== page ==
Verse 9
Plead - By his judgments, and by his prophets, as he did with their fathers, that they may be left without excuse. Children - God often visits the iniquities of the parents upon the children, when they imitate their parents.

Verse 10
Of Chittim - All the isles in the Mediterranean sea, with the neighbouring coasts; for the Hebrews call all people, that separated from them by the sea, islanders, because they came to them by shipping. Kedar - Arabia that lay east-south-east of Judea, as Chittim did more north or north-west; go from north to south, east to west, and make the experiment; look to Chittim the most civilized, or Kedar the most barbarous, yet neither have changed their gods.

Verse 11
Their glory - The true God, who was their glory; and who always did them good, giving them cause to glory in him.

Verse 12
O ye heavens - A pathetical expression, intimating that it is such a thing, that the very inanimate creatures, could they be sensible of it, would be astonished. Be desolate - Lose your brightness, as the sun seemed to do when Christ suffered.

Verse 13
Of living waters - A metaphor taken from springs, called living, because they never cease, or intermit; such had God's care and kindness been over them. Cisterns - Either their idols, which are empty vain things, that never answer expectation, or the Assyrians, and Egyptians. Indeed all other supports, that are trusted to besides God, are but broken vessels.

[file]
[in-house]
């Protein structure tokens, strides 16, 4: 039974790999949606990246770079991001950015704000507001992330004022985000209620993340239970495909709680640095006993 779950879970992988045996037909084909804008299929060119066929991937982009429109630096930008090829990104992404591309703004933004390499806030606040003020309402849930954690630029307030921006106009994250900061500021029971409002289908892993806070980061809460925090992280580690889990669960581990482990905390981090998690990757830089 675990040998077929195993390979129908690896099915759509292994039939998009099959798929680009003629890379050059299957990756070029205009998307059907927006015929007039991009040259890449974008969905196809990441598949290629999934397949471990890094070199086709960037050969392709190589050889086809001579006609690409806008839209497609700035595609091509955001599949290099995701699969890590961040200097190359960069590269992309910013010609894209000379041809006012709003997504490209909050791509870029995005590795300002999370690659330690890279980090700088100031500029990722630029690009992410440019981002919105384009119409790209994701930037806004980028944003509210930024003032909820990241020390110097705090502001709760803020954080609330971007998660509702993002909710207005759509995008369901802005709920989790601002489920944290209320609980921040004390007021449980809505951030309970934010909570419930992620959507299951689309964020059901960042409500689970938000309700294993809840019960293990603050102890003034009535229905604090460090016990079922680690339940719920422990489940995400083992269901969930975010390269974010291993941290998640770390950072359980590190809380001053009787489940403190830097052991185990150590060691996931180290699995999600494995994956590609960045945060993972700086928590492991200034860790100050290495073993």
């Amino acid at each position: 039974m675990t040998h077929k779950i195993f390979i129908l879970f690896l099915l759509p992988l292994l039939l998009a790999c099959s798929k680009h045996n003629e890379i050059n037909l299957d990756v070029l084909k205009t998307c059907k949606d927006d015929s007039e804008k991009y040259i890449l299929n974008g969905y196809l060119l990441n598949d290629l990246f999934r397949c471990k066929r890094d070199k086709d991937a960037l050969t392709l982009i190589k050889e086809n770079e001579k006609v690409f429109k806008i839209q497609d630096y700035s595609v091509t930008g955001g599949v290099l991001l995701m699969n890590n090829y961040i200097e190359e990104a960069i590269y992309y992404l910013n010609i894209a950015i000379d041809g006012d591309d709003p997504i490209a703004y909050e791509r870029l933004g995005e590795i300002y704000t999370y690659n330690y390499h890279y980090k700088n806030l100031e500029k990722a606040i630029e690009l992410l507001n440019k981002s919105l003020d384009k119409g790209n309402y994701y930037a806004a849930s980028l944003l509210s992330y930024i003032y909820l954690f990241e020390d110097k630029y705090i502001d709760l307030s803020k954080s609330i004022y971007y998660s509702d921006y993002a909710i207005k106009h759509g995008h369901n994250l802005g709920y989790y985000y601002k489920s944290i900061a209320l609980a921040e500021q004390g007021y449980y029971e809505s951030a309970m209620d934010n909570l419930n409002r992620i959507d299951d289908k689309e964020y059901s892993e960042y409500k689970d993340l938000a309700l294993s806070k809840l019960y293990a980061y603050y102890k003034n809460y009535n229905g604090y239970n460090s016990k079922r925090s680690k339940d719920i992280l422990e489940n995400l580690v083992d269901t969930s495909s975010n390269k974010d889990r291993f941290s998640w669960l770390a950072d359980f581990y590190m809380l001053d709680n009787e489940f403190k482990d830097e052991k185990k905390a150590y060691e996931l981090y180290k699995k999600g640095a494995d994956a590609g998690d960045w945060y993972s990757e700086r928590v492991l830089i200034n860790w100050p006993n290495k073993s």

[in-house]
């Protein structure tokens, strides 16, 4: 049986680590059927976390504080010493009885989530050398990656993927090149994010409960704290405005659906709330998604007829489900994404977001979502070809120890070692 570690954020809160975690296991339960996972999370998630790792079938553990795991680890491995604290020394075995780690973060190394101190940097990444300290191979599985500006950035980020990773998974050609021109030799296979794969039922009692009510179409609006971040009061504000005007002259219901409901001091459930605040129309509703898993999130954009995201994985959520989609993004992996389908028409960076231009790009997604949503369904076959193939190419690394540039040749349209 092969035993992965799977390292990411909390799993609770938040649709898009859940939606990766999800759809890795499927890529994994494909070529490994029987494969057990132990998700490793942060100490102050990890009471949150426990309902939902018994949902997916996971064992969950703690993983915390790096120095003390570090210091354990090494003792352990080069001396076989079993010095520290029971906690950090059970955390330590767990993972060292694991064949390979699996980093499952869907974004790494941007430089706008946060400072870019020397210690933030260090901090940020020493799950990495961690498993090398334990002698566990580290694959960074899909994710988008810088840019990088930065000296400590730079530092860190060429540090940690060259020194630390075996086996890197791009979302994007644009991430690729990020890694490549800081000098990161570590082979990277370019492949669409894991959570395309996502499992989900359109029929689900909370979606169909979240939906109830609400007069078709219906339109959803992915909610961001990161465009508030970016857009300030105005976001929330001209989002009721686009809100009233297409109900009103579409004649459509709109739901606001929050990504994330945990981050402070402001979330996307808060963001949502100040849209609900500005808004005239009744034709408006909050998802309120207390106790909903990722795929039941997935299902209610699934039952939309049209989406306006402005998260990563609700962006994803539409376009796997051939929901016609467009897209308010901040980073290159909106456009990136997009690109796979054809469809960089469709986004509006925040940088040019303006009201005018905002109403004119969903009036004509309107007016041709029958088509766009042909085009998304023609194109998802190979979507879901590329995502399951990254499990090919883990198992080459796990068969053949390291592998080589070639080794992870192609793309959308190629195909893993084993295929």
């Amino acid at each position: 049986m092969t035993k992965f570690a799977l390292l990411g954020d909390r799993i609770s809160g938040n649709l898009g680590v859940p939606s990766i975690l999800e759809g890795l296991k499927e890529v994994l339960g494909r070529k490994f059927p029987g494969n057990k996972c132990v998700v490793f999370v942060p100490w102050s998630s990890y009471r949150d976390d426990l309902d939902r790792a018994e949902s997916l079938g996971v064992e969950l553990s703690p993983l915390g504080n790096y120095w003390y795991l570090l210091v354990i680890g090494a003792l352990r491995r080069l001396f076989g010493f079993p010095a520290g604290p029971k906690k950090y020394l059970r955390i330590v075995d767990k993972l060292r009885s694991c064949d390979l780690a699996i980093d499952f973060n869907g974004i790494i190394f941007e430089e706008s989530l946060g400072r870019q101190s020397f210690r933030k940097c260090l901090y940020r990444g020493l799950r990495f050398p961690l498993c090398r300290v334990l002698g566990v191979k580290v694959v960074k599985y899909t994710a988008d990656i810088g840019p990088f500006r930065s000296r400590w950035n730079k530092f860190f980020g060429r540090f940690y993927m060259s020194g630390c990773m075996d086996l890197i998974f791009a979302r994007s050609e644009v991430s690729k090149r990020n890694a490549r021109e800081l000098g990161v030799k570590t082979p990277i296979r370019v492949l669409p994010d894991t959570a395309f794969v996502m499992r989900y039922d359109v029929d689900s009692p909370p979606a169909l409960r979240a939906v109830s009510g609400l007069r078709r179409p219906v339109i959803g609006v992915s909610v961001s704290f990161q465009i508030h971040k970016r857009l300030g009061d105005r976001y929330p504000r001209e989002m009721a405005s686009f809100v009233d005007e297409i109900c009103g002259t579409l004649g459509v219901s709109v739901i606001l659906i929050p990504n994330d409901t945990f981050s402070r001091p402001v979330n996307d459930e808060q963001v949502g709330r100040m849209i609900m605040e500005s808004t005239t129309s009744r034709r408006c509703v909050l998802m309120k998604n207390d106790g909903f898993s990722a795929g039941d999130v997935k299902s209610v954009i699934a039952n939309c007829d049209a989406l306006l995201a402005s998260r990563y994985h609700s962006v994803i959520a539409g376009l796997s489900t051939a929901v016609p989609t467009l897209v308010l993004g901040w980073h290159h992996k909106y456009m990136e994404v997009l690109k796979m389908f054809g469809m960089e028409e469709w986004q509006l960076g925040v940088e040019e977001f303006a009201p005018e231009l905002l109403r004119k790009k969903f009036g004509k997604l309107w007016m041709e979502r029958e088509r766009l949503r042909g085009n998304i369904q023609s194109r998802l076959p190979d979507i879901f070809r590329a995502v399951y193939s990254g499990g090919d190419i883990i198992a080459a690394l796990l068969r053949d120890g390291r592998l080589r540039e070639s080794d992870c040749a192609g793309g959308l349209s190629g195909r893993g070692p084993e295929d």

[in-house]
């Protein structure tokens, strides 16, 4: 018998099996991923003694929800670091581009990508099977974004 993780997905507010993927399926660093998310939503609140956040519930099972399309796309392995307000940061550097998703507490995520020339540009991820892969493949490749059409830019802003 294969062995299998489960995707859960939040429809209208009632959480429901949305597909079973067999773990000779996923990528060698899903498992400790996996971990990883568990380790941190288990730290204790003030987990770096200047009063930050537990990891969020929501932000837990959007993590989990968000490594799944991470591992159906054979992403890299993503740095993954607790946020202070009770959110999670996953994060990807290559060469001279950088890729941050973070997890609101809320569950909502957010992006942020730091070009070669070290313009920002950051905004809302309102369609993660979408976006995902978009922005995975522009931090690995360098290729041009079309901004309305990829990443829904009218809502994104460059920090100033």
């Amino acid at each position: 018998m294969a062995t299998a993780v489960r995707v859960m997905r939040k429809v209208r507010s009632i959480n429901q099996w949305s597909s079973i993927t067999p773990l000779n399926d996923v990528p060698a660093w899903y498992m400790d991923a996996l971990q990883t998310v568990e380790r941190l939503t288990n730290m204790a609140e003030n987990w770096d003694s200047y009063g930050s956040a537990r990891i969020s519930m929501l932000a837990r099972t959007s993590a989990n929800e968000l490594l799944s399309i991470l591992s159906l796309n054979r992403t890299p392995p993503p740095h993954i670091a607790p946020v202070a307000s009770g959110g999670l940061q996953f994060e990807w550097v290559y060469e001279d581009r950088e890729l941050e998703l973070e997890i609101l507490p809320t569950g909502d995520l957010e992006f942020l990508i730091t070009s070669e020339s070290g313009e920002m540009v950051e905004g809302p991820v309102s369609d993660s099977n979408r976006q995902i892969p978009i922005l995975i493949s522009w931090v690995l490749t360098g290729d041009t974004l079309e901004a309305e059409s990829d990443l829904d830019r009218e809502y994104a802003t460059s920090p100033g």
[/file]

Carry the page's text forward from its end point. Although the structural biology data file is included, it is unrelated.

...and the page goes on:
Verse 14
A slave - Slave is here added to home-born to express the baseness of his service, because the master had power to make those slaves who were born of slaves in his house. Why - Why is he thus tyrannized over, as if strangers had the same right over him as owners over their slaves?

Verse 15
Lions - Understand the Assyrians, Babylonians, and Egyptians, called lions from their fierceness, and young from their strength. Yelled - Noting the terrible voice that the lion puts forth, either in seizing the prey, or devouring it.

Verse 16